How Train Your Humans By- The Dogs

I think we can safely say that as dog owners we have fallen short more than a couple times.  Since we are have three female dogs (all with aspirations of alphadom) it has not always been easy to manage our little pack.

Isis’s birthday has just passed and so she has officially entered the “terrible twos” in human years and doggie-early adulthood at the same time.  What a magical combination!

She is pretty adorable, unfortunately she knows it.

Doggie pin-up

I have come to believe that under that beautiful coat she is secretly harboring 10 square miles worth of New Zeland sheep country.

She has been shedding for three months now.

We can only hope this last fluffy bottom coat will be the last.  On the upside; she will spends hours outside in the winter snow.  Wondering why no one wants to play with her.


It has not been easy to raise a husky.   I think having her from such a young age has put her on par with the other two girls, who both have issues left over from being rescue animals.

For example; since Pele was raised in a concrete cell and then a boat:


She still doesn’t trust going to the bathroom on dirt or anything outside a manmade walkway.   Instead she will choose any stone, wood or concrete surface at her disposal in the dog run.

It is the weirdest thing but the habit probably kept her from falling into the Santa Cruz harbor.

Also, she mortified of her water dispenser.  It ocasianlly gives a bubble-burp that she might suspect is some form of witchcraft or a trap, I don’t know.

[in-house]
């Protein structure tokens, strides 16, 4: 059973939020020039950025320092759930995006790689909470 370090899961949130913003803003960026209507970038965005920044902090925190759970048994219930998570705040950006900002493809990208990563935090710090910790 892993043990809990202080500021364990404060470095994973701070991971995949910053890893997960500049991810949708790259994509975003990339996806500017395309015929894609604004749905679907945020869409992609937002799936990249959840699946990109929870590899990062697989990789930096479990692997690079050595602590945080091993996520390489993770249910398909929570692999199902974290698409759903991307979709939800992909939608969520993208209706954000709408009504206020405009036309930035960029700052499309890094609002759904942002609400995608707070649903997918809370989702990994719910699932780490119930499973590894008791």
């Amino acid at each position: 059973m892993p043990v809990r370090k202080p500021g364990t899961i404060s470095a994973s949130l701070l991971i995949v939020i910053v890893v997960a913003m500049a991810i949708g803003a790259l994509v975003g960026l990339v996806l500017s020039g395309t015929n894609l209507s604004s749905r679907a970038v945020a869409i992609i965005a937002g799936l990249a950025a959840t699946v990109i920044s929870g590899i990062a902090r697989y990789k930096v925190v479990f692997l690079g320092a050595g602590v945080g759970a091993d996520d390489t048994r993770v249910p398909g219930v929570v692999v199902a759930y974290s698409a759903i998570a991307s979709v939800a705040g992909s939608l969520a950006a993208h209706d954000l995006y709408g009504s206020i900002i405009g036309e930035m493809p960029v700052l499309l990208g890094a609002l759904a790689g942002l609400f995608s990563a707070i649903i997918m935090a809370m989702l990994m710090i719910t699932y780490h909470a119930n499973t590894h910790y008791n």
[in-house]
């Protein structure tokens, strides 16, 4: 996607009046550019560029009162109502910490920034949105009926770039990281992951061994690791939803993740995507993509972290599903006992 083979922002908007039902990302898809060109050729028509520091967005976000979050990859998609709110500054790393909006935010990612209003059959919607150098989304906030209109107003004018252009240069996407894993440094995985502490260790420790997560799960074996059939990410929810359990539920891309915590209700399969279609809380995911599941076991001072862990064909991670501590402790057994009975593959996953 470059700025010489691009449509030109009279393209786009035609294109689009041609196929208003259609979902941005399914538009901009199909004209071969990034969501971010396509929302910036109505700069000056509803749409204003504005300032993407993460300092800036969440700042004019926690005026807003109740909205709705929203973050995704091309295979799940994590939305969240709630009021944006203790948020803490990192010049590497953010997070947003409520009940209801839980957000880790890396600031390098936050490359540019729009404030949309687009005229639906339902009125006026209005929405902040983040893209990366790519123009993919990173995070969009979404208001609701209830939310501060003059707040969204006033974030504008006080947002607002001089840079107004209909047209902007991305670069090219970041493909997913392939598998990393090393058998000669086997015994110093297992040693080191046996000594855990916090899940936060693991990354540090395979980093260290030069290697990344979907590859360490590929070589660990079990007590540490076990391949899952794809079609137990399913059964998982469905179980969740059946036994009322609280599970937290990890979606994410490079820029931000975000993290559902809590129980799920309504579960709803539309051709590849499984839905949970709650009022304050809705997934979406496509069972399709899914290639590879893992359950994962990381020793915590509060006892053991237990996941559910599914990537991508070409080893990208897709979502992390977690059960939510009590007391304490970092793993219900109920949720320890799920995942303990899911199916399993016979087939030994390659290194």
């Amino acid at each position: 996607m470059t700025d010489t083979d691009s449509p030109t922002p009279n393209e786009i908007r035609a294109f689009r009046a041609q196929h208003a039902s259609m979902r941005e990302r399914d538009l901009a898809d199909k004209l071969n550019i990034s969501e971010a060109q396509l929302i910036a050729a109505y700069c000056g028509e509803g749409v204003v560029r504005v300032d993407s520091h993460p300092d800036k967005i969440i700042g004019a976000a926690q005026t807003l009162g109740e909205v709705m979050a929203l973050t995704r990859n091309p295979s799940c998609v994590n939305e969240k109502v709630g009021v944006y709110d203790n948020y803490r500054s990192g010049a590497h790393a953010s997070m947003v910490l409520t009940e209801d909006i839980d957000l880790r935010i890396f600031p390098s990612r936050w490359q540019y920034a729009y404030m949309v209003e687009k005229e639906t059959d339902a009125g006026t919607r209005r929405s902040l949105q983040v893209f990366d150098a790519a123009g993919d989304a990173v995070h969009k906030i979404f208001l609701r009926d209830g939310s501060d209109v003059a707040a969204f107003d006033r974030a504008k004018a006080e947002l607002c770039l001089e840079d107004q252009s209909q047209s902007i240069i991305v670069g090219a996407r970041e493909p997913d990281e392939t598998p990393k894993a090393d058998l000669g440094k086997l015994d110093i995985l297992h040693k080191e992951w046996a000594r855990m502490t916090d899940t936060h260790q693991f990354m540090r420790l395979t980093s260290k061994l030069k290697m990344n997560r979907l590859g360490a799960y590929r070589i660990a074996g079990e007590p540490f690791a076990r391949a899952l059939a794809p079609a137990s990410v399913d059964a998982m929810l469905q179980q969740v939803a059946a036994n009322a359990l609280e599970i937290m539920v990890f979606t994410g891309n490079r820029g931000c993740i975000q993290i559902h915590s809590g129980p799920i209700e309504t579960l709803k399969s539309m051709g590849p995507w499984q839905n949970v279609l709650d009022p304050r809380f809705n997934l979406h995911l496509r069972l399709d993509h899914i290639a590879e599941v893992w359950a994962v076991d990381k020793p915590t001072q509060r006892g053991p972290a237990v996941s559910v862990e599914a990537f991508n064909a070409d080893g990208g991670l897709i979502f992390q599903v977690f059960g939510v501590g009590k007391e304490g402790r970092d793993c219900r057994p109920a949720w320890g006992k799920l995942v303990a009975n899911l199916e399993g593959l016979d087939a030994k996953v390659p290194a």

When we contemplated a third member of the pack we thought it best for the other two that the new addition be a ‘known variable.’  We wanted to know exactly what breed and how old (we have argued for year about the linage and history of the other two.)

I know buying a pure breed can be contraversial in this day and age but since this was my first one after many dogs I don’t feel too bad.  We also thought we owed it to the other two to get a very young dog who would accept her Omaga place in the pack without a power struggle.


So much for that!

The first two weeks were amazing.


Till the day she decided (at 9 weeks old) to tell Honey the food was HERS.  It did not end well.

Picking a fight with a dog that outweighs you by almost 60 lbs is not a recommended Darwinian manever.  Honey let her know quickly and in no uncertain terms this was a grave mistake.

New Year’s day 2013, I heard growling coming from the dog food corner.  I instantly assumed it was Honey warning the little dog off.  To my utter shock I turned and saw Isis growling over Honey’s food.

Claiming it for herself.

No sooner than the admonishing word “Isis…” left my mouth- I watch Honey grab her by the face and flip her on to her back.   It was as if she reasoned that; since we were acknowledging this unprecedented disrespect- it should be enforced properly.

She was brutally gentle. Normally Honey is our most well behaved dog.  She can be trusted with all manner of critter.


I think the disrespect was just too great for her and she lost it.